admitted that intensive work with arthropod vectors for offensive biological
warfare objectives had been conducted at Fort Detrick in the early 1980s,
having first started in the early 1950s. Fort Detrick researchers reported
that huge colonies of mosquitoes infected with not only dengue virus, but
also yellow fever, were maintained at the Frederick, Maryland, installation,
as well as hordes of flies carrying cholera and anthrax and thousands of
ticks filled with Colorado fever and relapsing fever.
A review of declassified Army Chemical Corps documents
reveal that the Army may have also been engaged in dengue fever research
as early as the late 1940s. Several redacted Camp Detrick and Edgewood
Arsenal reports indicate that experiments were conducted on state and federal
prisoners who were unwitting exposed to dengue fever, as well as other
viruses, some possibly lethal. Freedom of Information requests filed months
ago for details on these early experiments remain unanswered.
The timing of this outbreak of dengue fever presents
two additional problems; the symptoms of dengue fever are very similar
to that of exposures to chemicals such as those contained in crude oil
and the dispersants currently being used in the contaminated areas of the
Gulf of Mexico, potentially making it difficult to diagnose the source
of a sufferer's symptoms. Worse yet, there looms the possibility that Corexit
and other toxins present in the Gulf area may weaken the immune system,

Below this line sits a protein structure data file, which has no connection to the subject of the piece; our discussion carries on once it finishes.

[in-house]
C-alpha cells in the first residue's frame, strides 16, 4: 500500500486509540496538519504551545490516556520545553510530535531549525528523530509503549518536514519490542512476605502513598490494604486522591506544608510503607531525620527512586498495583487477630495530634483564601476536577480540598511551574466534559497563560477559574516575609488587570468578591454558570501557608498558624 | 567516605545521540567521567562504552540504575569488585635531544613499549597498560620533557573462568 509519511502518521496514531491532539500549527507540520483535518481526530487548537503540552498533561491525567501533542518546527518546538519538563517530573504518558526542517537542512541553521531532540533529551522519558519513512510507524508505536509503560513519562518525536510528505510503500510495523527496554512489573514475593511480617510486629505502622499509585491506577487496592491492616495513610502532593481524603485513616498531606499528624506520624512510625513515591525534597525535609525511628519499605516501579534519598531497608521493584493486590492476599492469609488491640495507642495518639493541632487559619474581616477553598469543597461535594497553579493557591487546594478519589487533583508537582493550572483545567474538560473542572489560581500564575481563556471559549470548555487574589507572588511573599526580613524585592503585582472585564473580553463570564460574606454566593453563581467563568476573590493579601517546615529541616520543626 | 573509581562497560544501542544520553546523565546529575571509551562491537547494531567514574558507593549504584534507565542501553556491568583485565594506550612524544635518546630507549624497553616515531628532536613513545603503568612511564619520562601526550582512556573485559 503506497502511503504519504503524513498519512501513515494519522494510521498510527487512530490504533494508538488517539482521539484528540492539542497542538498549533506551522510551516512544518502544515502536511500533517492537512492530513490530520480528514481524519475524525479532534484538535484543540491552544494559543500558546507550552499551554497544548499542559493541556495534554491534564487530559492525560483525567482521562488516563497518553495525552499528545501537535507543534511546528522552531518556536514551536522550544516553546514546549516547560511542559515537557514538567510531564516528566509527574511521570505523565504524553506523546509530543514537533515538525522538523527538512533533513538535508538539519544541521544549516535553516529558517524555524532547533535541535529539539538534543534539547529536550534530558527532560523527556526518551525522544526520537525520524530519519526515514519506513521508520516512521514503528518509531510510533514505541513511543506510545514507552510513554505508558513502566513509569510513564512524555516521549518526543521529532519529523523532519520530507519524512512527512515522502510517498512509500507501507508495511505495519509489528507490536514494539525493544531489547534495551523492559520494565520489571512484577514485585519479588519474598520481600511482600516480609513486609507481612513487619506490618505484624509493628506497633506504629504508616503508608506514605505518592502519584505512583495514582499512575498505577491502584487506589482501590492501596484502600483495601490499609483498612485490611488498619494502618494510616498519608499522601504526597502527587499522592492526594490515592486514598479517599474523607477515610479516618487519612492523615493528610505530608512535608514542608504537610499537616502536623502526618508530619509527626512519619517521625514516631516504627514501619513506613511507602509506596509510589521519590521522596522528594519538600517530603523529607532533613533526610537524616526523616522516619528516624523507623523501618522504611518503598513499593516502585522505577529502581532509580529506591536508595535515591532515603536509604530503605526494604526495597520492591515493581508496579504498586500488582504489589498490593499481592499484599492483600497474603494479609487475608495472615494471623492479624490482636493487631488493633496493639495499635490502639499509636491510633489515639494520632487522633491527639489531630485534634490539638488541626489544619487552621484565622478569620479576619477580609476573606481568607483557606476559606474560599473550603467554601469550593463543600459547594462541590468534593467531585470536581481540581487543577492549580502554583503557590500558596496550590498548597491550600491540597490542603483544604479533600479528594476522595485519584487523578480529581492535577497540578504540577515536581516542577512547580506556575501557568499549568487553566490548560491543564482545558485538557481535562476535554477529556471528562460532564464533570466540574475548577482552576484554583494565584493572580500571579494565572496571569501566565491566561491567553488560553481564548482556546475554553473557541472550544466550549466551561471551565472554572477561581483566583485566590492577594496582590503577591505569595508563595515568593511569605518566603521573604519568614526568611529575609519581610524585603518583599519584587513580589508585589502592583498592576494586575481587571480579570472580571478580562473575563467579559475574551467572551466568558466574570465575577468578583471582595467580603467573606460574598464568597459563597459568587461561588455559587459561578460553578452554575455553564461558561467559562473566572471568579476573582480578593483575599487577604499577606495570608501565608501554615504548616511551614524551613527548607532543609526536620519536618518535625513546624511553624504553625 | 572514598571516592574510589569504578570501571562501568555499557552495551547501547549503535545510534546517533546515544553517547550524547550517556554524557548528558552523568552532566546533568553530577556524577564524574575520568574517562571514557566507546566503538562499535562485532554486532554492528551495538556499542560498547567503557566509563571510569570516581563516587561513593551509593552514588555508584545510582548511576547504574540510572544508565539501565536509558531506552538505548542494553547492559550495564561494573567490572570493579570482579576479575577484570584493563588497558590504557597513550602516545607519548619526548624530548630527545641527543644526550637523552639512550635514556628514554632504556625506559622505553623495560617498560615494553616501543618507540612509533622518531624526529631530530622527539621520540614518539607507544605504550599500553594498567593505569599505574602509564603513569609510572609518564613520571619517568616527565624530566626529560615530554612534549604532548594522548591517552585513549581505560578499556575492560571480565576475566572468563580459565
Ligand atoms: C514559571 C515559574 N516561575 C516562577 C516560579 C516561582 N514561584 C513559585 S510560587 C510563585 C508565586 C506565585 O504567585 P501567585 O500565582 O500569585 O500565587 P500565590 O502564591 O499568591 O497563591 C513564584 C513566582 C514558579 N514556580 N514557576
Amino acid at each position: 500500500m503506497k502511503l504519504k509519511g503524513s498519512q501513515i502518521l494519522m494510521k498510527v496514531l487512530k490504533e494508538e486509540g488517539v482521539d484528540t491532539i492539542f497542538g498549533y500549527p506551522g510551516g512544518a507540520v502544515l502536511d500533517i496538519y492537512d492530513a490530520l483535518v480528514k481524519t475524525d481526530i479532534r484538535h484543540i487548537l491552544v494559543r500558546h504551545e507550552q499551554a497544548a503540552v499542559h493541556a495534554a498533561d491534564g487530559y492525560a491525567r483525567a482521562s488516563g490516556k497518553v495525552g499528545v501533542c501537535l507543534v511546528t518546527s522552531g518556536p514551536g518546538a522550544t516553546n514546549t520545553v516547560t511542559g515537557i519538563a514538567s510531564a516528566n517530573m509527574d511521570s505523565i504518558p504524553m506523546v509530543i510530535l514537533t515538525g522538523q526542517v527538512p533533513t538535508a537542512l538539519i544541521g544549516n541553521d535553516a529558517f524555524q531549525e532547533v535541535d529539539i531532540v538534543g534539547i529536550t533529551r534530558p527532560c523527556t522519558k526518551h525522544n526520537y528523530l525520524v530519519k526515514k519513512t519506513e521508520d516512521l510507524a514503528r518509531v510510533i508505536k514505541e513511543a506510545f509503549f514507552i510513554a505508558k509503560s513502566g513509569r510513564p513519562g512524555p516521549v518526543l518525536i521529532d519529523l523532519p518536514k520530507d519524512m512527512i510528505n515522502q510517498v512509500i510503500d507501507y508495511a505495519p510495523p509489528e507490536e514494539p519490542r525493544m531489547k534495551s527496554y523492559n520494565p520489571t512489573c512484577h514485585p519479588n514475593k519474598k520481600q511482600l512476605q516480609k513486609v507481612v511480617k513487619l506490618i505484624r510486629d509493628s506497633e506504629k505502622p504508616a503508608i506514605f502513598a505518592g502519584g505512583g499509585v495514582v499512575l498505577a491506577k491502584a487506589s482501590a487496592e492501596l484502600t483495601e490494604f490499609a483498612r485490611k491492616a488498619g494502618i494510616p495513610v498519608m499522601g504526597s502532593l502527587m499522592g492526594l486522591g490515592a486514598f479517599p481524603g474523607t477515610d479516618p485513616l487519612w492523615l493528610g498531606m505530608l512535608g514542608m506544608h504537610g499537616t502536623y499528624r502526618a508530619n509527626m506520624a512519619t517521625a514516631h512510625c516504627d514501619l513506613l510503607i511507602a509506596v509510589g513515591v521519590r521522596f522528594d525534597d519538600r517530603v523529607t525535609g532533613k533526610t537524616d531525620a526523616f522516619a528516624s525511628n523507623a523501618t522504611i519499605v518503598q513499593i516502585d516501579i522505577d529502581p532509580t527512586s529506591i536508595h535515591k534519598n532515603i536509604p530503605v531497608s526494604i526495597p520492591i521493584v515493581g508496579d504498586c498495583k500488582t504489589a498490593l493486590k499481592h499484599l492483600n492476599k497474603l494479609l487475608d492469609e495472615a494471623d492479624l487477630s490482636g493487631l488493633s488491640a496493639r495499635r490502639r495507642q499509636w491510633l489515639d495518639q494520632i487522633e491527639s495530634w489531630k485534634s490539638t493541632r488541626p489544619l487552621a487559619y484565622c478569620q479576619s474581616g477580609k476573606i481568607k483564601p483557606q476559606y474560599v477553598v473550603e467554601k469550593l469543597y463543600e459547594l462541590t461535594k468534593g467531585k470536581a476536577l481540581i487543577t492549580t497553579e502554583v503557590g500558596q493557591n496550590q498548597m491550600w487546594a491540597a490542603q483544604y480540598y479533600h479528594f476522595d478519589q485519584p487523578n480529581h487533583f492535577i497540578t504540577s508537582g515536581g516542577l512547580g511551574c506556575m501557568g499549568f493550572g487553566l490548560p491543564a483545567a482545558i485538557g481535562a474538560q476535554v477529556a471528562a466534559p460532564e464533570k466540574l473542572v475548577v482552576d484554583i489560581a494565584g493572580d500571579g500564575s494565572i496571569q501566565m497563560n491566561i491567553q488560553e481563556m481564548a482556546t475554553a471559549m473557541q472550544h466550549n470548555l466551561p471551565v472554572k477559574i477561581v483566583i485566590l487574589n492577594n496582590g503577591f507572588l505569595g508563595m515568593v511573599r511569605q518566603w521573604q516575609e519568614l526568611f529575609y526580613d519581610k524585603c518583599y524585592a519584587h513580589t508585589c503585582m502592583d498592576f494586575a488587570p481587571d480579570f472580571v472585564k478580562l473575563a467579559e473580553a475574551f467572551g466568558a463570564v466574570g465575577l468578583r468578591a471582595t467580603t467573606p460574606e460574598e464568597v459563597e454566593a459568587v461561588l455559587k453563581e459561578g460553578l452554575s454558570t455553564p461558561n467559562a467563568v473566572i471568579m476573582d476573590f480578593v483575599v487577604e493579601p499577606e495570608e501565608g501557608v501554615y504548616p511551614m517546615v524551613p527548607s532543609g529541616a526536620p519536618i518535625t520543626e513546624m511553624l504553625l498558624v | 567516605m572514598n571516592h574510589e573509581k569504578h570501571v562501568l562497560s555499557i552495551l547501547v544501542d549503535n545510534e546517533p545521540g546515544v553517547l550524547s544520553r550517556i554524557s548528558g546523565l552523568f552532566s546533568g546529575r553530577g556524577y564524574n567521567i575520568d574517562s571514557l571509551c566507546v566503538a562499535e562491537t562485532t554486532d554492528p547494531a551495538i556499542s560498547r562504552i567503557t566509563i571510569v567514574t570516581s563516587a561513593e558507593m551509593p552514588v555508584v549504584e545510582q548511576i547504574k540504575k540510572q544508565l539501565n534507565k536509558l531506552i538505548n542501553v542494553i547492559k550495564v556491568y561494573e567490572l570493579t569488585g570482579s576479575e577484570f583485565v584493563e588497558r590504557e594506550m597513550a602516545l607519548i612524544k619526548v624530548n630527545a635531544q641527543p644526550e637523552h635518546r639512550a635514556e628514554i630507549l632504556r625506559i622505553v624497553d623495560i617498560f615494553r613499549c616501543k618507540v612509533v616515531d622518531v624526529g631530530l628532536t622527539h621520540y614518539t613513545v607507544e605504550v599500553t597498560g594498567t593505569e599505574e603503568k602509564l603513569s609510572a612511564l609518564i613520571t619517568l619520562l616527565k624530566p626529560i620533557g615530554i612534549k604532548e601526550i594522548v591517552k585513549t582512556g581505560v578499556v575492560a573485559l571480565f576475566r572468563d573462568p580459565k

thus, setting the stage for more severe forms of the disease in people
who are, or have previously been, exposed to the virus.
It is still unclear to what degree residents of the Gulf
area, at large, have been or will be exposed to such chemicals in the long
term, but there is mounting evidence that fishermen, cleanup workers, and
others who spend significant time in contact with the Gulf waters are beginning
to display symptoms consistent with chemically induced neurotoxicity. If
dengue fever also spreads within the Gulf community, affecting a significant
number of people, it will be increasingly difficult to differentiate the
cause of symptoms in those who develop them; even in persons who test positive
for dengue exposure, the additional possibility remains that chemical toxicity
is present as well.
The presentation of dengue fever varies considerably
from case to case. Numerous medical studies have identified asymptomatic
infections, or infections that consist of only mild, flu-like symptoms
that would likely not result in the sufferer seeking medical attention.
When more troubling symptoms are present, they vary considerably
in severity. According to the CDC, milder cases of dengue fever are identified
by a high fever accompanied by at least two of the following symptoms:
severe headache; severe eye pain (behind eyes); joint pain; muscle and/or
bone pain; rash; a mild bleeding manifestation such as bleeding gums, nose
bleeds, or easy bruising; and low white cell count. In more severe cases,
dengue can cause severe abdominal pain or persistent vomiting; red blotches
or patches on the skin; more severe bleeding of nose or gums; vomiting
of blood; black, tarry excrement (indicative of the presence of blood in
the stool); drowsiness; irritability; cold or clammy skin; pallor; and